Because most battles can conclude in mere seconds, you’ll end up making things harder for yourself if you don’t pay attention. For example, if you keep attempting to hurt an enemy that’s resistant to attacks, it’ll likely hit you back harder. While you’re not even making a dent, the enemy’s already got you down at low health. And of course if you don’t switch to a healing/defensive Paradigm, it’s game over. You can also change control of either Serah or Noel at any time, so you can revive the other once they fall. XIII-2 also lets you switch between easy and normal difficulty at any given time. These options don’t really impact gameplay, save for being barred from earning certain achievements/trophies.
FFXIII-2 includes some additions and improvements, granting you more freedom during world exploration. Players take control of Serah or Noel in the third-person perspective, and they can interact with NPCs (non-playable characters) and objects scattered throughout the environment. The character Mog can scan the area for hidden treasure, or throw him to unreachable places only he can interact with. Mog automatically alerts the player for hidden loot when his bobble (antenna) glows, which is handy during scavenger hunts. Mog's 'Mog Clock' ability notifies you when monsters have spawned in the field, and gives you a chance to hit them first for a preemptive strike. Shops are now available, mostly in the form of the character Chocolina. She provides you with weapons and items you might need.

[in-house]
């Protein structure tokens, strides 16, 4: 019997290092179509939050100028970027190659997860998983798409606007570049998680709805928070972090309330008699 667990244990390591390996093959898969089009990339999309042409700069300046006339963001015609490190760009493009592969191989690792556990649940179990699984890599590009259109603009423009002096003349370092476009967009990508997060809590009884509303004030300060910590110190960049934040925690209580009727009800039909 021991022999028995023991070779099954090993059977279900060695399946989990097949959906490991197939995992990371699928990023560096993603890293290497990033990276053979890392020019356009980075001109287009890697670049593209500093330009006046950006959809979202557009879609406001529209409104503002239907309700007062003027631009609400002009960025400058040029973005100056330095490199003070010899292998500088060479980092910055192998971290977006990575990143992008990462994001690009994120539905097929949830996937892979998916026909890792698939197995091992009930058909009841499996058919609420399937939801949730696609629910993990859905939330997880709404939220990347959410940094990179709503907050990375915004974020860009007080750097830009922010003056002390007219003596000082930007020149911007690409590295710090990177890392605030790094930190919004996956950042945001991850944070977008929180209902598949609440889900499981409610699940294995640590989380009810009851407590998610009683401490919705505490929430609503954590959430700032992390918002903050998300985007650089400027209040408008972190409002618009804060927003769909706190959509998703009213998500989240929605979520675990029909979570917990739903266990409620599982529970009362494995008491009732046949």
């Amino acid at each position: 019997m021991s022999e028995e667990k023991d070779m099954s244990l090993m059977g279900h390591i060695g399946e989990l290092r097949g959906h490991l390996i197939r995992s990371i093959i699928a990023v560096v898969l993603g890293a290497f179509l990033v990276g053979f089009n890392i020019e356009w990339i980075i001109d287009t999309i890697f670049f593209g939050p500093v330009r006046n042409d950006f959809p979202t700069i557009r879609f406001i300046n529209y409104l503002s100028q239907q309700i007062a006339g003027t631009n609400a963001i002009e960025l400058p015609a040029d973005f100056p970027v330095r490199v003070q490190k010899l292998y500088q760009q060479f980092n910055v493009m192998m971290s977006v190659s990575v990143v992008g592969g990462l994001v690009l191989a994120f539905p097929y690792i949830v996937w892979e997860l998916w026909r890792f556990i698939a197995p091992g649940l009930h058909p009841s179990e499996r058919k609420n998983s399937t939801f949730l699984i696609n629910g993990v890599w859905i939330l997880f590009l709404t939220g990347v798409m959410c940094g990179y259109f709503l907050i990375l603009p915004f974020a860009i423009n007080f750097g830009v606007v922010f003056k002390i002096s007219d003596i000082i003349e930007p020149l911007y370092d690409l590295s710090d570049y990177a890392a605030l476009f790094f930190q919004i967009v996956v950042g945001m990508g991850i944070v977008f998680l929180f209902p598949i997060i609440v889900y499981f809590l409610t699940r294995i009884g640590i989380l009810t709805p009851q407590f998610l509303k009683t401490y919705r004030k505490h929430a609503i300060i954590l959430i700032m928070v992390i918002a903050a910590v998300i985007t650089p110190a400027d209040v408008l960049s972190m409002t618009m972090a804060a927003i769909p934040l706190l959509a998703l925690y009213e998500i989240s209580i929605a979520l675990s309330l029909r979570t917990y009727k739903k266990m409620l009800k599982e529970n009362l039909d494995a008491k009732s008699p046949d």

You can explore and revisit locations and different timelines.
Time travel is a huge part of XIII-2. Similar to Radiant Historia and Tactics Ogre, XIII-2’s Historia Crux lets you revisit timelines you’ve previously explored. Some locations like the Archlyte Steppe will have multiple variations; whether in 3 or 300 AF (After Fall). What’s great about the Historia Crux is you’re free to replay any story mission. If you missed key items or didn’t like your performance against a particular boss, go for it. XIII-2 doesn’t penalize you for repeating a mission, and they’re limitless. Going the completionist route rewards you with items such as artefacts, which unlocks more time periods. You’ll also come across branching dialogue options called ‘Live Triggers,’ in which your choices can lead to several of the game’s multiple endings.